Rev. Molly F. James, PhD

Proper 24A, Matthew 25:15-22
22 October, 2017
Grace Episcopal Church

"Render to Caesar that which is Caesar's. Render to God that which is God's."

Probably one of the most familiar passages in Scripture. But as one of my seminary professors said, "Never confuse familiarity with understanding."

And so I find myself trying to see this passage with new eyes and to figure out what it is this passage is saying to us, the people of Grace, at this time.

It could be that is just a reminder to do our civic duties and to be faithful citizens who exercise their right to vote, to make our beliefs and values known to our elected officials, and pay our taxes. Those are important things indeed. I do believe we are called to be participants in our common life and in our republic. Participation is part of the privilege and responsibility of living in this nation.

And I find myself wondering if the text isn't also trying to tell us something deeper as well. I wonder if there might also be an invitation here for us to do some deeper reflection about who we are, what we value, and where our priorities are.

I don't know about you, but I find the questions of values and priorities resonating with me right now. Whether it is the scourge of gun violence in our nation, the seeming unending news headlines about natural disasters - hurricanes, fires, floods and earthquakes, the continued political polarization in our government and our society, or the budget crises in our state and our city, not mention whatever challenges and losses we are facing in our own lives, I have times of feeling adrift or even overwhelmed. The magnitude of human suffering we witness in the news and on our own social media streams can seem like too much to bear.

I am grateful for this text because it invites me to pause and reflect. It invites me to think about what is actually my responsibility and what can I let go of, what I can turn over to God.

"Render to Caesar that which is Caesar's. Render to God that which is God's."

Render to God that which is God's. Hmm. That which is God's. Well, if we think about it, what is God's is actually quite a lot. What do we say when the gifts are brought to the altar? "All things come of thee O Lord, and of thine own have we given thee." ALL things come of thee O Lord. All things indeed.

And so, I find this text being an invitation to let some things go. An invitation to remember whose we are and the finite nature of our own existence. To put it bluntly this text puts us in our place. Of course, it could be easy to let that fact depress us and to complain that we don't want to feel small and insignificant. But I think there is actually a lot of freedom here.

The good kind of freedom - the kind that means we are free from bearing all the burdens and responsibility. The sheer magnitude of human suffering we have witnessed in recent weeks - from Texas to Puerto Rico to Las Vegas to Somalia and Afghanistan and so many other places - can seem positively insurmountable and beyond the pale. There is no way any one of us can possibly fix all that seems wrong with the world. The very good news for us today is that we donít have to fix everything. We can turn it over. We can give our heavy hearts to God.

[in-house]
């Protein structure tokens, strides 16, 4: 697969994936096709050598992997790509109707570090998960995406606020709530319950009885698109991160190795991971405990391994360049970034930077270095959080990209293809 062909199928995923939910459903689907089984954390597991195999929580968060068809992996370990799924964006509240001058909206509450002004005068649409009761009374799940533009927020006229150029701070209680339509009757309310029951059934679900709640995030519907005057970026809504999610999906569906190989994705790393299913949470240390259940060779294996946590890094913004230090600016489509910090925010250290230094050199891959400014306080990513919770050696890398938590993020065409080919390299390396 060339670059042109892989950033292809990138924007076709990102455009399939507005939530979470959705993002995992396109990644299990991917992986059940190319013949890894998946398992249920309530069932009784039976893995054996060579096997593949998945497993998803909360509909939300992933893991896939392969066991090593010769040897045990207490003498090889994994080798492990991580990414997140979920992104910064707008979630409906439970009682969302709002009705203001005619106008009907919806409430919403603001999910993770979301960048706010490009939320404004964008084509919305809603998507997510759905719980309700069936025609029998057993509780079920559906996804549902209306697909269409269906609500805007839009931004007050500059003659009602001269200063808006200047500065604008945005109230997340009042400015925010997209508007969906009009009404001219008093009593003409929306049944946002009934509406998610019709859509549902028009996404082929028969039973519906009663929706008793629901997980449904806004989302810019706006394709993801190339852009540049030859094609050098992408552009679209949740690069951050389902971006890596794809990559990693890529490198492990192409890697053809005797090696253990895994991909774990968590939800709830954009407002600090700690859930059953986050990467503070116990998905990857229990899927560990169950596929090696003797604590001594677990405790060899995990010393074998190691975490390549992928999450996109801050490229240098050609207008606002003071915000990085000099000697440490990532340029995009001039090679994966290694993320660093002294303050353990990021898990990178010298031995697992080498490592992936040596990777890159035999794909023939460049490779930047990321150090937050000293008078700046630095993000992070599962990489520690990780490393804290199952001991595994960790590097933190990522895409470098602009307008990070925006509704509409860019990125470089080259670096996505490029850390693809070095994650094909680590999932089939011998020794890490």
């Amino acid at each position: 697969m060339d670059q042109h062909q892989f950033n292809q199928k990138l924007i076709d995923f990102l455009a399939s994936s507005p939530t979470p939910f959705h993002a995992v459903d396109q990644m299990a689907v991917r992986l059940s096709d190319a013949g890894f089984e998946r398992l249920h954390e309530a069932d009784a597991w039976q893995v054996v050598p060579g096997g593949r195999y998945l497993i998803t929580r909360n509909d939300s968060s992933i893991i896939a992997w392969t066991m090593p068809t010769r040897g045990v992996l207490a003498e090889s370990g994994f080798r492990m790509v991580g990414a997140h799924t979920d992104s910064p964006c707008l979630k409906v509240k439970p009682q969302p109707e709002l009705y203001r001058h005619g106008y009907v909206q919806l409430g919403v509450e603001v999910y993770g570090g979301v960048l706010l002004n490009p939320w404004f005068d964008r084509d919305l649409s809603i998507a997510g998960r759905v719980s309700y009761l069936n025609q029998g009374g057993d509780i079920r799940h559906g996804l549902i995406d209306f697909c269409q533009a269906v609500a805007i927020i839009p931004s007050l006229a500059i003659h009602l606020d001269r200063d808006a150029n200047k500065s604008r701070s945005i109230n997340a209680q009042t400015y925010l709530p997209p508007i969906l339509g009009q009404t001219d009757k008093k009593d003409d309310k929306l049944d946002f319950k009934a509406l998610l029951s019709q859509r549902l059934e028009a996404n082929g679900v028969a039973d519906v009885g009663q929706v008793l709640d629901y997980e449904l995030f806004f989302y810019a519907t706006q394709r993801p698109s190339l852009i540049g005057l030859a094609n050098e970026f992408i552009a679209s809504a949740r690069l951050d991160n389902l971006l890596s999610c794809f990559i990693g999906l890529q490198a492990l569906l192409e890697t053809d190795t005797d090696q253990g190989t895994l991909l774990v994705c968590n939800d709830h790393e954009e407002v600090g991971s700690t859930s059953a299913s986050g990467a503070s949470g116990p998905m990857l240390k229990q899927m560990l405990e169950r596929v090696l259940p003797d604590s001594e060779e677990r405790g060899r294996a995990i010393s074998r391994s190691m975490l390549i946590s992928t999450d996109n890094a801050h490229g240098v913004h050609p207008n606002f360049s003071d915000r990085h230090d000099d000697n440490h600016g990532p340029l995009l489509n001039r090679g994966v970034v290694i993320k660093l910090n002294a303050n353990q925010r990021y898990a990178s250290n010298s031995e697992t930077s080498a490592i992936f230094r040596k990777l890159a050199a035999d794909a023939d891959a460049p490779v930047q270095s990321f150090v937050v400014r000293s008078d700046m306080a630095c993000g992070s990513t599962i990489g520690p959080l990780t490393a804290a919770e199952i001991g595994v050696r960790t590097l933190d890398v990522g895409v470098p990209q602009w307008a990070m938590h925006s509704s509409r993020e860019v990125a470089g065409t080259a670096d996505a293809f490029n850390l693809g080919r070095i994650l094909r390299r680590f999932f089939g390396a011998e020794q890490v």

Now, this doesn't mean we are off the hook, as though we get to just wash our hands of everything and go on vacation. We are still called to be responsible citizens. We are called to be participants in civic life, to share our resources for the benefit of the common good. And of course, ultimately, we are still called to be followers of Jesus, and as such we are commanded to love God and to love our neighbor.

Now it might seem that there cannot be much freedom in being ďcommandedĒ to do something, but it is worth remembering that we freely chose to be followers of Jesus and that God commands us not ought of spite or anger, but out of love. Yes, God is commanding us, but it is like the command of a beloved mentor or coach. God commands us to strive toward a higher standard, because God believes we are capable of achieving it. God commands us to live holy and righteous lives and to live lives that exemplify love in the world, because that is who we are, because it is what we were created to do.

And so I hope we can all find a way to hold on to the challenge and the invitation in todayís Gospel. I hope we can simultaneously feel inspired and strengthened by Godís command to be faithful people in the world, people who live lives that show Godís love to the world. And I hope that we can feel a bit unburdened by the invitation to turn things over. I truly believe that we can live out more faithful, grace-filled lives when we are willing to let go and turn things over to God. May we have the strength and courage to do so each and every day.


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